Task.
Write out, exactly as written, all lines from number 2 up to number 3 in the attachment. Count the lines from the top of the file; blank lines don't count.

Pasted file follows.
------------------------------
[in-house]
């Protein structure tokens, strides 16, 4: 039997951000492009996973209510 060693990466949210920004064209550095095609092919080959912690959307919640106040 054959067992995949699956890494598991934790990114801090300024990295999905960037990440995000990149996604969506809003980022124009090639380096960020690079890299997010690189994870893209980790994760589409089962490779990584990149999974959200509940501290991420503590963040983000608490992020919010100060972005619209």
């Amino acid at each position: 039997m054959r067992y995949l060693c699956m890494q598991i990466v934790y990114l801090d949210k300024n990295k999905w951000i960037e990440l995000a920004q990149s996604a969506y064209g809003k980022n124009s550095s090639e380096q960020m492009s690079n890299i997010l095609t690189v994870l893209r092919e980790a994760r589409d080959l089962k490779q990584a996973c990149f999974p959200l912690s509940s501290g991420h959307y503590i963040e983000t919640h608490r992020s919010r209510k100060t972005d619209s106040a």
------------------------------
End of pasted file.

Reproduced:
């Protein structure tokens, strides 16, 4: 039997951000492009996973209510 060693990466949210920004064209550095095609092919080959912690959307919640106040 054959067992995949699956890494598991934790990114801090300024990295999905960037990440995000990149996604969506809003980022124009090639380096960020690079890299997010690189994870893209980790994760589409089962490779990584990149999974959200509940501290991420503590963040983000608490992020919010100060972005619209």
């Amino acid at each position: 039997m054959r067992y995949l060693c699956m890494q598991i990466v934790y990114l801090d949210k300024n990295k999905w951000i960037e990440l995000a920004q990149s996604a969506y064209g809003k980022n124009s550095s090639e380096q960020m492009s690079n890299i997010l095609t690189v994870l893209r092919e980790a994760r589409d080959l089962k490779q990584a996973c990149f999974p959200l912690s509940s501290g991420h959307y503590i963040e983000t919640h608490r992020s919010r209510k100060t972005d619209s106040a």